Pertussis is a series of respiratory symptoms caused by infection with B. pertussis, including paroxysmal fits of coughing, vomiting after coughing and deep inspirium. The intermittent symptoms of coughing can last for more than 28 days and up to 3 months [9]. However, in clinical practice, we found that other pathogens can also cause pertussis-like cough as part of pertussis-like syndrome. Stephanie Saiki-Macedo found that in Peru, there was a high prevalence of ADV, B. pertussis, MP and IV-B infection in patients with a probable diagnosis of pertussis [10]. In our study, detailed etiological examination was performed in 281 children who had typical pertussis-like syndrome. About half of the children were B. pertussis positive, and about a quarter of the children had infections with other pathogens. No pathogens were detected in around a quarter of the children tested. Our study found that, in addition to B. pertussis, the most common causative pathogen in children with pertussis-like syndrome children was MP, which was detected in more than one third of children. In addition, the rate of HRV, SP, HI and Pinf-3 infections was also high in pertussis-like syndrome.

Amal Al Maani compared pertussis and pertussis-like illness in Oman and found there was no significant difference in clinical criteria between them [11]. In our study, no children had pertussis encephalopathy or pulmonary arterial hypertension and there was no significant difference in other clinical manifestations between the pertussis-like group and the B. pertussis group. Spastic cough was more common in spring and summer and nearly half of these children had B. pertussis. However, more than 75% of children had B. pertussis infection in the winter. Therefore, the occurrence of whooping cough in winter should raise suspicion of B. pertussis infection.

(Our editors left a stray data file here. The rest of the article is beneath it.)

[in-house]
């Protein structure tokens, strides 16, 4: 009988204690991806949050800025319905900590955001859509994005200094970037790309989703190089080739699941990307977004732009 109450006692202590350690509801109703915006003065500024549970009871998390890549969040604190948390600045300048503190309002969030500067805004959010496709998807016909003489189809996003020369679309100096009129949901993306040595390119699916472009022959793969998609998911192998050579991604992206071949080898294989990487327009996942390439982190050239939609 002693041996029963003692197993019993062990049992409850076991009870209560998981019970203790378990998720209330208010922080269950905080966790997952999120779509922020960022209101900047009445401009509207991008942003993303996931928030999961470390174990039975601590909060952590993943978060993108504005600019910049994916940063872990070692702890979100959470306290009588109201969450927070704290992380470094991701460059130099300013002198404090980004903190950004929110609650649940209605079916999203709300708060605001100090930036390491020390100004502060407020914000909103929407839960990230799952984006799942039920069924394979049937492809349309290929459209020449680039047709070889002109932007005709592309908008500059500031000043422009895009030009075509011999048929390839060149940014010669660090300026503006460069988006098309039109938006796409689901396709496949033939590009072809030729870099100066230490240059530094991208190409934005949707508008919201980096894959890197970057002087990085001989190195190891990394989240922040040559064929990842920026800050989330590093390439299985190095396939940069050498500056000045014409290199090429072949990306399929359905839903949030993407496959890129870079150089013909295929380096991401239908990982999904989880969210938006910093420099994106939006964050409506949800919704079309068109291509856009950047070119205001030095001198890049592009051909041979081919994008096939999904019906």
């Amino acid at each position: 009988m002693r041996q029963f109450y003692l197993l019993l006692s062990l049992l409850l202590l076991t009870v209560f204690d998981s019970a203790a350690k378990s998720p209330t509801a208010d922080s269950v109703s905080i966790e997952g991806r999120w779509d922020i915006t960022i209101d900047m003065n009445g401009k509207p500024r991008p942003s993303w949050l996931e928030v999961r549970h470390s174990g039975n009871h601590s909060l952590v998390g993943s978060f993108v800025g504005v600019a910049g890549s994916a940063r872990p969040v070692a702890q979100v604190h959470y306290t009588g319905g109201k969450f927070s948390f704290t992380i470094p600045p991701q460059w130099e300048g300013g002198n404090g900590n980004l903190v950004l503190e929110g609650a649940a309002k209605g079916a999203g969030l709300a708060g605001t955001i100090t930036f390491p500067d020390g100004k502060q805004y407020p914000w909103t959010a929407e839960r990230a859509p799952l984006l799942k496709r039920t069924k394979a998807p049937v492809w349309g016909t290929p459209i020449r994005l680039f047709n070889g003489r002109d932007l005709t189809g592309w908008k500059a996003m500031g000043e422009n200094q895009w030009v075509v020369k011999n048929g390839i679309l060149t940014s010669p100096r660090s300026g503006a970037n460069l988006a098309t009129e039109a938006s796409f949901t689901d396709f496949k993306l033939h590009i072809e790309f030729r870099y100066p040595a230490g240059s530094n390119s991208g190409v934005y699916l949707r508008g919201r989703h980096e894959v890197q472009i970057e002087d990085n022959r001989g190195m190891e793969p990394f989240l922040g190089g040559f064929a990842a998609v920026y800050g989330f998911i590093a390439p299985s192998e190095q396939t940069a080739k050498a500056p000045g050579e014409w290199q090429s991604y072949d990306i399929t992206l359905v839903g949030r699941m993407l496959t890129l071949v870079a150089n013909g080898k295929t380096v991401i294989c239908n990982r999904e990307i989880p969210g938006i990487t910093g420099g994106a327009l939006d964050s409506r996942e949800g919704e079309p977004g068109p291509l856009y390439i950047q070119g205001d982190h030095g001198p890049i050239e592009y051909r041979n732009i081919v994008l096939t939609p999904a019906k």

Previous studies showed that leukocytosis, especially lymphocytosis was associated with mortalities and morbidities in patients with pertussis infection [12, 13]. In our study, the absolute lymphocyte count in the B. pertussis group was higher than the pertussis-like group, but with no significant difference. However, the absolute neutrophil count and blood platelet count in the B. pertussis group was significantly higher than in the pertussis-like group and control group. This may be associated with the time of onset. Joshua C. Eby studied the relationship between pertussis bacillus and neutrophils and found that the recruitment of neutrophils is suppressed by the pertussis toxin early in the course of the disease, but after the first week, the combined activities of pertussis toxin, lipooligosaccharide and adenylate cyclase toxin result in production of cytokines that generate an IL-17 response, promoting neutrophil recruitment [14]. In our study, most children with pertussis had been ill for more than a week before being hospitalized. This could explain the significant increase of neutrophils in the children with B. pertussis infection in our study. As for the relationship between pertussis and platelets, the study results are controversial. Pertussis toxin shows distinct early signalling events in platelet-activating factors leading to thrombocytosis and platelet activation through interaction with platelet glycoprotein Ib [15, 16]. However, other studies showed that platelet aggregation is suppressed by the B. pertussis adenylate cyclase toxin through increased intracellular cyclic adenosine monophosphate (cAMP), and this dysfunction resulted in hemorrhage [17]. In our study, children infected with B. pertussis had a significantly higher number of blood platelets, which may be related to the overactive immune inflammatory response following B. pertussis infection.